Statement of Significance
What is Significant?
The pair of semi-detached dwellings at 1-3 Albion Street, Essendon, is significant. They were constructed c1940-41 as a rental property for Percy Wheeler.
The significant fabric includes the:
Original building and continuous roof form as a pair of detached dwellings;
tiled roofs and original chimneys;
unpainted face brickwork including panels of contrasting brickwork;
porches with parapet detailing;
door and window joinery
cream brick front fence and mild steel gates; and
garage of number 1 on the Fitzgerald Road frontage.
The carport to No 3 is not significant.
How is it significant?
1-3 Albion Street, Essendon, is of local architectural (representative) significance to the City of Moonee Valley.
Why is it significant?
The semi-detached pair at 1-3 Albion Street, Essendon, is a fine representative example of the Moderne style. The pair is distinguished by the decorative use of brickwork - here, cream with brown manganese accents - to create features such as the stepped chimneys with arched insets of brown brick in a chevron pattern, and the projecting brick porches with parapets feature a fin with contrasting manganese inlay and layered recessing at the edges. Its presence is heightened by the integration of the two mirror-image dwellings in a single building under a continuous roofline. Its significance is also enhanced by the retention of a highly intact setting, including matching front brick fences and mild steel gates, concrete front paths, and the matching garage to No 1 on the Fitzgerald Road frontage. (Criterion D)
Duplex - Physical Description 1
1-3 Albion Street, Essendon, is a pair of semi-detached interwar dwellings designed in the Moderne style. The duplex sits on the northern side of the street on a level, corner site, and is set back behind an original low brick fence at the property's front (south) and west boundaries. The Moderne style is typified through the use of decorative accents of contrasting materiality, geometric patterning present in brickwork detailing, projecting masses of the porches and chimneys, and the horizontal emphasis of its form.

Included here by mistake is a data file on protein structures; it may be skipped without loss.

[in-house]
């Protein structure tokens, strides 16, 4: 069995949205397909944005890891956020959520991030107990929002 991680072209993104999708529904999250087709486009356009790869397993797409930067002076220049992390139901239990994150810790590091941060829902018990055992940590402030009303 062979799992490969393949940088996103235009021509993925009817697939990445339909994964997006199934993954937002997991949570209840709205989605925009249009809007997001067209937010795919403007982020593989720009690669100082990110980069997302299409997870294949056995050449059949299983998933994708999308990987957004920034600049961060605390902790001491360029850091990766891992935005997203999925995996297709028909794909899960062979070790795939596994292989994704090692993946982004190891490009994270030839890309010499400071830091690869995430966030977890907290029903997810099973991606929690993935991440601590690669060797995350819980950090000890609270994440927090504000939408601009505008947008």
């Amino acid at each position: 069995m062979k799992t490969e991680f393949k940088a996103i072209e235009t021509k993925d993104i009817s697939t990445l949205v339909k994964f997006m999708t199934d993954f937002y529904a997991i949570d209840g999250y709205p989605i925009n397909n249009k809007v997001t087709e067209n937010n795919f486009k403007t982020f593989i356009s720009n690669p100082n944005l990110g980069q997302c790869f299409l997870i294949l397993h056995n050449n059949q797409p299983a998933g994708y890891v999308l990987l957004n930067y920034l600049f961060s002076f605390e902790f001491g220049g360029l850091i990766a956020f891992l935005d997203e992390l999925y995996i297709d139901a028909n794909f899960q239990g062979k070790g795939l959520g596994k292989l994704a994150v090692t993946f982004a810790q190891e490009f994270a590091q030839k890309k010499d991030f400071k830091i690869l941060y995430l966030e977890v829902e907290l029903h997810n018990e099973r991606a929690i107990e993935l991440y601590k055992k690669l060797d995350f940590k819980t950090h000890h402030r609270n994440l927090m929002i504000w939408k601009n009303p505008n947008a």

1-3 Albion Street, Essendon, has a low-hipped roof of brown, glazed terracotta tiles, and walls of cream face brick to the visible facades. The composition of the front facade is largely symmetrical and consists of a series of projecting and receding bays that create a mirror image in each residence. Each dwelling has a projecting hipped bay to the front facade, and a wing extending respectively to the east and west. Each projecting bay features a dominant brick chimney shaft with an arched panel of dark brown manganese brick inlaid with a chevron pattern and staggered ledges to the upper shaft. Those to the front facade have a large timber double-hung sash window either side. A central, receding bay, concealing the dwellings' internal party wall, has two groupings of three windows, with a central fixed pane and outer double-hung sashes. Projecting brick porches with high parapets feature an extending fin with contrasting manganese inlay and layered recessing at the edges to boldly announce the main entry of each residence.
At the west frontage to Fitzgerald Road, Number 1 retains its original, semi-detached motor garage of cream face brick with red brick on the side (north) wall, visually connected to the property by a simple brick wall. The garage has a low parapet with a squat, central fin in a similar arrangement to that of each porch, and a round window on its south wall. A simple timber side door sits between the garage and the property's northern boundary fence, and a low-lying timber picket fence of relatively recent date runs parallel to Albion Street, between the front fence and the garage, to separate the drive from the front garden. Number 3 has a detached and rather rudimentary modern carport to its east.
The front garden consists of a large grassed area with concrete paths (presumably early or original), a few trees, garden beds planted with shrubs along the exterior walls of the house and low-lying hedges and shrubs planted directly behind the front cream brick fence with squat piers and mild steel gates to each entry porch.
1-3 Albion Street, Essendon, is of veryhighintegrity with veryfewchanges visible to original or early elements of the place. The building retains its original building and roof forms, face brick walls, porches, and fenestration.
The integrity of the building is greatly enhanced by the very highlevel of intactness of these main elements, which include details such the original chimneys, tiled roofs, window joinery, unpainted face brickwork (including panels of contrasting bricks), and detailing to porches.
The integrity of the place overall is enhanced by the highlevel of intactness of both residences, which read as a unified whole, as well as the front fences which also link the two properties, gates, concrete front paths and driveways, and garage (at No. 1).
Heritage Study and Grading
Moonee Valley - Moonee Valley 2017 Heritage Study
ESSENDON RAILWAY STATION COMPLEXVictorian Heritage Register H1562
FORMER CURATOR'S COTTAGEVictorian Heritage Register H1078
FORMER MOONEE PONDS COURT HOUSEVictorian Heritage Register H1051
"AMF Officers" ShedMoorabool Shire
"AQUA PROFONDA" SIGN, FITZROY POOLVictorian Heritage Register H1687